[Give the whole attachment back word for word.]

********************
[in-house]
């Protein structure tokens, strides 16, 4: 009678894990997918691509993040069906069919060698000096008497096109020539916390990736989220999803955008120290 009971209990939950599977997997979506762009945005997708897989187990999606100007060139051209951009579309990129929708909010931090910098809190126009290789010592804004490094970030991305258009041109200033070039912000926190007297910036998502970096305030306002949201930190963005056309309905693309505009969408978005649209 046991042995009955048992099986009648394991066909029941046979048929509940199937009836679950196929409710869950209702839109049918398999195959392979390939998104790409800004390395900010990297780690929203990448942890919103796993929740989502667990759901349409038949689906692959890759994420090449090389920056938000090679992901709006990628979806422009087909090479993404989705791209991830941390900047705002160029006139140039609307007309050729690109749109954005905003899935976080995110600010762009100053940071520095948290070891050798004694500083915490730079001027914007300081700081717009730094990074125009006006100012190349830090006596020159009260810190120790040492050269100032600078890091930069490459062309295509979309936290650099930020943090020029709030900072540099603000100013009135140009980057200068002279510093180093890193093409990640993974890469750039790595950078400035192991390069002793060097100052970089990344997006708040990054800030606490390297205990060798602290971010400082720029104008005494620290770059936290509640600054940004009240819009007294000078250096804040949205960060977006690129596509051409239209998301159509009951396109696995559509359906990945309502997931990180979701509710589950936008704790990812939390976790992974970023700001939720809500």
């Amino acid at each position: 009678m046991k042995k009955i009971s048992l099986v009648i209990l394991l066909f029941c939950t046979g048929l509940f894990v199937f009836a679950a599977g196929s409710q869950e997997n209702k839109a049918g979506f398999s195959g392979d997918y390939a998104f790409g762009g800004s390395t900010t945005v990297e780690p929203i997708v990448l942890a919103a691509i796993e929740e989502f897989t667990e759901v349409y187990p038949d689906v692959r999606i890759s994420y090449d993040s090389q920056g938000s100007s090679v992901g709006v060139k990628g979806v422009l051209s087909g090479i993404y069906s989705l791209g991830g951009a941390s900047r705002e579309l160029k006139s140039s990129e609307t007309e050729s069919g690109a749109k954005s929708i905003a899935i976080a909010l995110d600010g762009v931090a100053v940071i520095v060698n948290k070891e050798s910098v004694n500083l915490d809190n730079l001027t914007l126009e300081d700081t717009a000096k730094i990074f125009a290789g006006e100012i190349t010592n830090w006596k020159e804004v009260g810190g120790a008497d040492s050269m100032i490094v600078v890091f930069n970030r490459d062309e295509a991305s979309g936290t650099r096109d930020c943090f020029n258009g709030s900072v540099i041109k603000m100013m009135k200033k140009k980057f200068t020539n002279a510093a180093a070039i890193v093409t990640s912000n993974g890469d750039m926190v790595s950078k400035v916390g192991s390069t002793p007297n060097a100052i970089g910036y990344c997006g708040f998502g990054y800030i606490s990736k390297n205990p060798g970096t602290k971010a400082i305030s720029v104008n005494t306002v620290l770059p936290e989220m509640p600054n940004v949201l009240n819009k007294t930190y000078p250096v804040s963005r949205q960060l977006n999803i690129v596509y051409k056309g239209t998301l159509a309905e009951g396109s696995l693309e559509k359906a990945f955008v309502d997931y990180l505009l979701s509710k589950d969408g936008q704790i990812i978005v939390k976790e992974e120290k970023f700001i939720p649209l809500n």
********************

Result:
[in-house]
């Protein structure tokens, strides 16, 4: 009678894990997918691509993040069906069919060698000096008497096109020539916390990736989220999803955008120290 009971209990939950599977997997979506762009945005997708897989187990999606100007060139051209951009579309990129929708909010931090910098809190126009290789010592804004490094970030991305258009041109200033070039912000926190007297910036998502970096305030306002949201930190963005056309309905693309505009969408978005649209 046991042995009955048992099986009648394991066909029941046979048929509940199937009836679950196929409710869950209702839109049918398999195959392979390939998104790409800004390395900010990297780690929203990448942890919103796993929740989502667990759901349409038949689906692959890759994420090449090389920056938000090679992901709006990628979806422009087909090479993404989705791209991830941390900047705002160029006139140039609307007309050729690109749109954005905003899935976080995110600010762009100053940071520095948290070891050798004694500083915490730079001027914007300081700081717009730094990074125009006006100012190349830090006596020159009260810190120790040492050269100032600078890091930069490459062309295509979309936290650099930020943090020029709030900072540099603000100013009135140009980057200068002279510093180093890193093409990640993974890469750039790595950078400035192991390069002793060097100052970089990344997006708040990054800030606490390297205990060798602290971010400082720029104008005494620290770059936290509640600054940004009240819009007294000078250096804040949205960060977006690129596509051409239209998301159509009951396109696995559509359906990945309502997931990180979701509710589950936008704790990812939390976790992974970023700001939720809500």
């Amino acid at each position: 009678m046991k042995k009955i009971s048992l099986v009648i209990l394991l066909f029941c939950t046979g048929l509940f894990v199937f009836a679950a599977g196929s409710q869950e997997n209702k839109a049918g979506f398999s195959g392979d997918y390939a998104f790409g762009g800004s390395t900010t945005v990297e780690p929203i997708v990448l942890a919103a691509i796993e929740e989502f897989t667990e759901v349409y187990p038949d689906v692959r999606i890759s994420y090449d993040s090389q920056g938000s100007s090679v992901g709006v060139k990628g979806v422009l051209s087909g090479i993404y069906s989705l791209g991830g951009a941390s900047r705002e579309l160029k006139s140039s990129e609307t007309e050729s069919g690109a749109k954005s929708i905003a899935i976080a909010l995110d600010g762009v931090a100053v940071i520095v060698n948290k070891e050798s910098v004694n500083l915490d809190n730079l001027t914007l126009e300081d700081t717009a000096k730094i990074f125009a290789g006006e100012i190349t010592n830090w006596k020159e804004v009260g810190g120790a008497d040492s050269m100032i490094v600078v890091f930069n970030r490459d062309e295509a991305s979309g936290t650099r096109d930020c943090f020029n258009g709030s900072v540099i041109k603000m100013m009135k200033k140009k980057f200068t020539n002279a510093a180093a070039i890193v093409t990640s912000n993974g890469d750039m926190v790595s950078k400035v916390g192991s390069t002793p007297n060097a100052i970089g910036y990344c997006g708040f998502g990054y800030i606490s990736k390297n205990p060798g970096t602290k971010a400082i305030s720029v104008n005494t306002v620290l770059p936290e989220m509640p600054n940004v949201l009240n819009k007294t930190y000078p250096v804040s963005r949205q960060l977006n999803i690129v596509y051409k056309g239209t998301l159509a309905e009951g396109s696995l693309e559509k359906a990945f955008v309502d997931y990180l505009l979701s509710k589950d969408g936008q704790i990812i978005v939390k976790e992974e120290k970023f700001i939720p649209l809500n």